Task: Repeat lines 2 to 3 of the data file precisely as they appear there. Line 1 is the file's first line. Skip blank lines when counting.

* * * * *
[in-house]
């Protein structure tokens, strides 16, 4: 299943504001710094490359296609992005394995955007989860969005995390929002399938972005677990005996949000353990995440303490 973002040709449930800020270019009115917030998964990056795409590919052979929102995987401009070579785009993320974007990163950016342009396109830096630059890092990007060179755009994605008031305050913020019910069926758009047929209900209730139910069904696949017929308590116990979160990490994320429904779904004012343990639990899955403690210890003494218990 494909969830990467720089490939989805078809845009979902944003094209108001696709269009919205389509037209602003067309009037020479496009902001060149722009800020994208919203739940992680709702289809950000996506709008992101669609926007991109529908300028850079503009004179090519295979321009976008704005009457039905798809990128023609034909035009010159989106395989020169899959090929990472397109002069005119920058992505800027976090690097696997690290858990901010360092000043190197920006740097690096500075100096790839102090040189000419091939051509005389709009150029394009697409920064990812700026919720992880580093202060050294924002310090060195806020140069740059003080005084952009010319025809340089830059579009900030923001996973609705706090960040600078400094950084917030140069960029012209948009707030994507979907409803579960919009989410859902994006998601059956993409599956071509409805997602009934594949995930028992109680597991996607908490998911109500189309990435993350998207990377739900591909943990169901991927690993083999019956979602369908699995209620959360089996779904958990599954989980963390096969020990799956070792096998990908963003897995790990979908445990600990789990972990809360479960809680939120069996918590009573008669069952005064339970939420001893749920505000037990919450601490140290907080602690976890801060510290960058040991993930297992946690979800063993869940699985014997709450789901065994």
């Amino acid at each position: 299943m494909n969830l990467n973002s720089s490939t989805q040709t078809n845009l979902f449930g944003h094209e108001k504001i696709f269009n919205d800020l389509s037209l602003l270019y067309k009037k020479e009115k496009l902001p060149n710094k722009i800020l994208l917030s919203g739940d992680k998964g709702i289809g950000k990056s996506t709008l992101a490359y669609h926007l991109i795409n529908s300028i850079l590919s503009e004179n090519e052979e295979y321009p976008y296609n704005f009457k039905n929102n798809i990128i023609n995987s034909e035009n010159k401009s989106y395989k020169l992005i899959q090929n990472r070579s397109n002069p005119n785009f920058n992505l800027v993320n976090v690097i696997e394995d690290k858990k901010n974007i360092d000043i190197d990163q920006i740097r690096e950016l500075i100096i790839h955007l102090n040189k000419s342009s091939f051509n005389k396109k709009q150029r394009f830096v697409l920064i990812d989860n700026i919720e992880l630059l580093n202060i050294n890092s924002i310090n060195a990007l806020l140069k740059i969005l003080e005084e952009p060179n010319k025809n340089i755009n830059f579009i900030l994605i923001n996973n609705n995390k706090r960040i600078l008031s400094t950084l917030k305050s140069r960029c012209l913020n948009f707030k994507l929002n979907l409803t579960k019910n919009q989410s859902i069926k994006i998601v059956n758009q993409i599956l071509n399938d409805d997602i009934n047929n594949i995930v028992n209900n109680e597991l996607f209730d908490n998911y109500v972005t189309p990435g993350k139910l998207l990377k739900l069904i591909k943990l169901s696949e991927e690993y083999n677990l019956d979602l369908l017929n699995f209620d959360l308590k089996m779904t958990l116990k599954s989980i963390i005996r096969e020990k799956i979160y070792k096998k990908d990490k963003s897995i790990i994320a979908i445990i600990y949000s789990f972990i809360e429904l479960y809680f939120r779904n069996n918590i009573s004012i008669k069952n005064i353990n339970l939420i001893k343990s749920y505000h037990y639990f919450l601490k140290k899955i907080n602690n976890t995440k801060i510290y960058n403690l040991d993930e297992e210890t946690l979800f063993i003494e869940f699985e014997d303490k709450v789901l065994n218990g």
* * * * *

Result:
């Protein structure tokens, strides 16, 4: 299943504001710094490359296609992005394995955007989860969005995390929002399938972005677990005996949000353990995440303490 973002040709449930800020270019009115917030998964990056795409590919052979929102995987401009070579785009993320974007990163950016342009396109830096630059890092990007060179755009994605008031305050913020019910069926758009047929209900209730139910069904696949017929308590116990979160990490994320429904779904004012343990639990899955403690210890003494218990 494909969830990467720089490939989805078809845009979902944003094209108001696709269009919205389509037209602003067309009037020479496009902001060149722009800020994208919203739940992680709702289809950000996506709008992101669609926007991109529908300028850079503009004179090519295979321009976008704005009457039905798809990128023609034909035009010159989106395989020169899959090929990472397109002069005119920058992505800027976090690097696997690290858990901010360092000043190197920006740097690096500075100096790839102090040189000419091939051509005389709009150029394009697409920064990812700026919720992880580093202060050294924002310090060195806020140069740059003080005084952009010319025809340089830059579009900030923001996973609705706090960040600078400094950084917030140069960029012209948009707030994507979907409803579960919009989410859902994006998601059956993409599956071509409805997602009934594949995930028992109680597991996607908490998911109500189309990435993350998207990377739900591909943990169901991927690993083999019956979602369908699995209620959360089996779904958990599954989980963390096969020990799956070792096998990908963003897995790990979908445990600990789990972990809360479960809680939120069996918590009573008669069952005064339970939420001893749920505000037990919450601490140290907080602690976890801060510290960058040991993930297992946690979800063993869940699985014997709450789901065994």
């Amino acid at each position: 299943m494909n969830l990467n973002s720089s490939t989805q040709t078809n845009l979902f449930g944003h094209e108001k504001i696709f269009n919205d800020l389509s037209l602003l270019y067309k009037k020479e009115k496009l902001p060149n710094k722009i800020l994208l917030s919203g739940d992680k998964g709702i289809g950000k990056s996506t709008l992101a490359y669609h926007l991109i795409n529908s300028i850079l590919s503009e004179n090519e052979e295979y321009p976008y296609n704005f009457k039905n929102n798809i990128i023609n995987s034909e035009n010159k401009s989106y395989k020169l992005i899959q090929n990472r070579s397109n002069p005119n785009f920058n992505l800027v993320n976090v690097i696997e394995d690290k858990k901010n974007i360092d000043i190197d990163q920006i740097r690096e950016l500075i100096i790839h955007l102090n040189k000419s342009s091939f051509n005389k396109k709009q150029r394009f830096v697409l920064i990812d989860n700026i919720e992880l630059l580093n202060i050294n890092s924002i310090n060195a990007l806020l140069k740059i969005l003080e005084e952009p060179n010319k025809n340089i755009n830059f579009i900030l994605i923001n996973n609705n995390k706090r960040i600078l008031s400094t950084l917030k305050s140069r960029c012209l913020n948009f707030k994507l929002n979907l409803t579960k019910n919009q989410s859902i069926k994006i998601v059956n758009q993409i599956l071509n399938d409805d997602i009934n047929n594949i995930v028992n209900n109680e597991l996607f209730d908490n998911y109500v972005t189309p990435g993350k139910l998207l990377k739900l069904i591909k943990l169901s696949e991927e690993y083999n677990l019956d979602l369908l017929n699995f209620d959360l308590k089996m779904t958990l116990k599954s989980i963390i005996r096969e020990k799956i979160y070792k096998k990908d990490k963003s897995i790990i994320a979908i445990i600990y949000s789990f972990i809360e429904l479960y809680f939120r779904n069996n918590i009573s004012i008669k069952n005064i353990n339970l939420i001893k343990s749920y505000h037990y639990f919450l601490k140290k899955i907080n602690n976890t995440k801060i510290y960058n403690l040991d993930e297992e210890t946690l979800f063993i003494e869940f699985e014997d303490k709450v789901l065994n218990g």